“Mr. Shelby’s objections are rooted in the interplay of long-held principle and home-state interest. The Democrat-turned-Republican has always been opposed to bailouts and big government. At the same time, his state of Alabama is home to manufacturing outposts of several foreign auto makers — including Toyota Motor Corp., Honda Motor Co., Hyundai Motor Co. and Daimler AG’s Mercedes-Benz — that have competed successfully with U.S. auto companies.”
Columnist Tom Walsh writing in the Detroit Free Press: “None of the logical arguments made by, or on behalf of, Detroit’s auto industry seem to resonate with certain congressional critics.
“Not the fact that GM, Ford and Chrysler have slashed billions of dollars in costs. Not the fact that they have the nation’s top-selling pickups and minivans. Not the fact that they have lots of high-mileage vehicles and more on the way. Not the fact an auto company bankruptcy would have a horrible ripple effect, wiping out scores of suppliers and making hundreds of thousands more U.S. workers jobless.
“No, to the most adamant auto-rescue opponents in the Senate, Detroit doesn’t make cars people want. It’s a dinosaur not worth preserving.
“Could the opinions of these senators be colored by the fact that the foreign-owned plants of Toyota, Honda, Hyundai, Kia, BMW, Nissan and Volkswagen — which compete with the Detroit Three — are located in their states?
“Nah, let’s not even go there.
“Let’s just say that since logic hasn’t worked, we should fall back on a simple moral argument.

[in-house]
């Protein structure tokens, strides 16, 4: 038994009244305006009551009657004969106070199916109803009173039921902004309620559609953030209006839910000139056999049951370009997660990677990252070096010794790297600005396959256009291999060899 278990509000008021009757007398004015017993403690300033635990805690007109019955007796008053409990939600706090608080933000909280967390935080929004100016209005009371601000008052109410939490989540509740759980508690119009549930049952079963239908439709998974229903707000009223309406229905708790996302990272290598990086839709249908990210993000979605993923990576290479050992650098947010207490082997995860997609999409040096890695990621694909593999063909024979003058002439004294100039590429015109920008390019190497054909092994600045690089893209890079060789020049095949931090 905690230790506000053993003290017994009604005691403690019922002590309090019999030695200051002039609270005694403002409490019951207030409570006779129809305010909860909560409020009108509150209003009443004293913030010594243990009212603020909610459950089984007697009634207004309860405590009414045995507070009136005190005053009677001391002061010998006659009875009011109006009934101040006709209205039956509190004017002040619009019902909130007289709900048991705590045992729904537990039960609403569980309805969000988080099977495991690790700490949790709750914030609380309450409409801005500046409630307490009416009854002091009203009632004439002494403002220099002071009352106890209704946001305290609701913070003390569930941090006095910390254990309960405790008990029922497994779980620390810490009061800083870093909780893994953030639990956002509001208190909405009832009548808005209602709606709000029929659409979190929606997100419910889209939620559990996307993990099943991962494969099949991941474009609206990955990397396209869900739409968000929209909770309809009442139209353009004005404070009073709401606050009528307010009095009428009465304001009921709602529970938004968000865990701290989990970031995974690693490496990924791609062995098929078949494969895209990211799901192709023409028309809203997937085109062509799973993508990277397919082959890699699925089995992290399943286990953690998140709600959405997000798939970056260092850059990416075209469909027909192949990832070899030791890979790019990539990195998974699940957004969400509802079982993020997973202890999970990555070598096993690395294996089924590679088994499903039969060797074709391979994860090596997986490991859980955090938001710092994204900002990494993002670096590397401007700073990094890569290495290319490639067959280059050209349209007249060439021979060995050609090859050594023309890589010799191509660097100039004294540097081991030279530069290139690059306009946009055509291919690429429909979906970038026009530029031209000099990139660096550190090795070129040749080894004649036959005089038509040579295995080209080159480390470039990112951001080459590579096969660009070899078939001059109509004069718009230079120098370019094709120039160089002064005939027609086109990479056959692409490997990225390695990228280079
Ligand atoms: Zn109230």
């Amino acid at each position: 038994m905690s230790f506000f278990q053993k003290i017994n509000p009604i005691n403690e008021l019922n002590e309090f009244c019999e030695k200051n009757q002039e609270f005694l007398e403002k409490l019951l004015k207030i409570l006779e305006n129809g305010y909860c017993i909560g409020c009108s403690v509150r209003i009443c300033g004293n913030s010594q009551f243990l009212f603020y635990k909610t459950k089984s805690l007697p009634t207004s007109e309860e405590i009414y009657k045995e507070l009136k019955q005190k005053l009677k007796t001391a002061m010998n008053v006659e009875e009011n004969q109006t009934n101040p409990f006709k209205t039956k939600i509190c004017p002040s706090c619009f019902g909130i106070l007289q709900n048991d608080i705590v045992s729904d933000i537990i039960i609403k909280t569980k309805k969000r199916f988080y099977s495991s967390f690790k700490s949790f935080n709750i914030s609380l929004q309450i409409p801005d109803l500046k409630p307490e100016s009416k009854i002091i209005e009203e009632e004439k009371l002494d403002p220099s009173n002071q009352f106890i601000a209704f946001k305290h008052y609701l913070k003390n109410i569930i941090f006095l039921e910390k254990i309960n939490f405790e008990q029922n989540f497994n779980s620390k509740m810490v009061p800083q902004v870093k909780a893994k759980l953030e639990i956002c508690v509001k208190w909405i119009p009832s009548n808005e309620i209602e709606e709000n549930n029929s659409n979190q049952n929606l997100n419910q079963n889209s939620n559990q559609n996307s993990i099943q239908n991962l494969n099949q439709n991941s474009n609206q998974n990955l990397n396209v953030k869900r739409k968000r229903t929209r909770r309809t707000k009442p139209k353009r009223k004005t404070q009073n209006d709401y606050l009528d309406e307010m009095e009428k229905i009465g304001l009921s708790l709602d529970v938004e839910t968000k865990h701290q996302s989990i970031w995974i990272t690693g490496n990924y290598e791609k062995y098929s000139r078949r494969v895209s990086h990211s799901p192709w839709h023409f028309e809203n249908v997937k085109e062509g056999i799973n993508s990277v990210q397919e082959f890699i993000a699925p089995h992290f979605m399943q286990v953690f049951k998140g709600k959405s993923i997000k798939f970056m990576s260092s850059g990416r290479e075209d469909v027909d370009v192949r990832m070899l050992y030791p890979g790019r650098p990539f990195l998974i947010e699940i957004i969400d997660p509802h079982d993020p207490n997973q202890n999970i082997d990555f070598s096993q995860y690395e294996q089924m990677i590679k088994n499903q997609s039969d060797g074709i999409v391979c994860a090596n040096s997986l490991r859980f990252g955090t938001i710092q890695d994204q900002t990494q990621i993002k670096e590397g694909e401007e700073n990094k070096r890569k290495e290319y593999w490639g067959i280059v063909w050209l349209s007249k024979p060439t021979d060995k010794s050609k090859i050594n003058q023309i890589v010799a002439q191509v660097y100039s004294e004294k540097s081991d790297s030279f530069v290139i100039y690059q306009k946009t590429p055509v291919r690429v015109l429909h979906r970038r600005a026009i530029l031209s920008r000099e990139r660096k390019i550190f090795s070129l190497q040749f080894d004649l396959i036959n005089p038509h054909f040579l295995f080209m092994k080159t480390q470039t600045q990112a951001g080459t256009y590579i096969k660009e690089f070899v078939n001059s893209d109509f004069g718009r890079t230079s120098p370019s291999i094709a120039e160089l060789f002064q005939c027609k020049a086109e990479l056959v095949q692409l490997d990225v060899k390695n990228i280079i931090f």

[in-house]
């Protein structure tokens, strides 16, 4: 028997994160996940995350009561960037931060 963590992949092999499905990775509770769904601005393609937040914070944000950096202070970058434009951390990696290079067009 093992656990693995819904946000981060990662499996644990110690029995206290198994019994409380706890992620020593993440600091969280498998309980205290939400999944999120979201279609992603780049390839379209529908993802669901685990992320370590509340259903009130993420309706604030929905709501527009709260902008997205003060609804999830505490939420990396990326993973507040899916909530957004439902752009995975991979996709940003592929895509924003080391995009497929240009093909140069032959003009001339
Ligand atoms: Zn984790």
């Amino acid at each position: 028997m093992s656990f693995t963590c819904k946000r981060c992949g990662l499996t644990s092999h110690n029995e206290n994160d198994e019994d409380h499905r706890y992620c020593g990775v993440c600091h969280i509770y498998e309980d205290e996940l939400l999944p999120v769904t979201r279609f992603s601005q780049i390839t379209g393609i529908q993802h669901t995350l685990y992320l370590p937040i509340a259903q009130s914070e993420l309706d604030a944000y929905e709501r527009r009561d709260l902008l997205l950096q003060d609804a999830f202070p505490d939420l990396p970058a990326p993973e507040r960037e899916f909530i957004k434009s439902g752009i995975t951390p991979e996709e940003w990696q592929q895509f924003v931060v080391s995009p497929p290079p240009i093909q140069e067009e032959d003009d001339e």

“If you see a fellow American is drowning, gasping for air, do you quiz him for a while about whether he’s drunk or why he never learned to swim better? Or do you throw him a life buoy and ask questions later?
“That, it seems to me, is where we are with America’s car companies.
“You have done nothing and failed them, senators.”
Editorial in Detroit Free Press: “The final sticking point apparently was when — not whether — UAW workers would have the same wages for as the foreign automakers pay. That will seem like an incredibly minor dispute in the face of an industry collapse, and — in many people’s eyes — an anchor to hang around organized labor for the rest of recorded history.”
White House press secretary Dana Perino: “Congress spoke last night. They don’t have the votes to do anything. They didn’t get it over goal line and so we have to consider what other options we would take.”
Jim Mitchell blogging in the Dallas Morning News: “Has Bush, who just a week ago said some automakers might fail, changed his view at this late date? Or was the past week of mostly Republican opposition to the bailout more political theater while the economy burns?
“In other words, did Bush give Republicans lawmakers, who will eventually have to stand for re-election, the political cover to reflect public opinon and rail against the bailout in the full knowledge that Congress wouldn’t act and that this would leave Democrats out on a limb?”
Mayor Virg Bernero of Lansing, Mich.: “For God sakes, I hope the president acts.”
Roger Buoen is a MinnPost managing editor. He can be reached at rbuoen [at] minnpost [dot] com.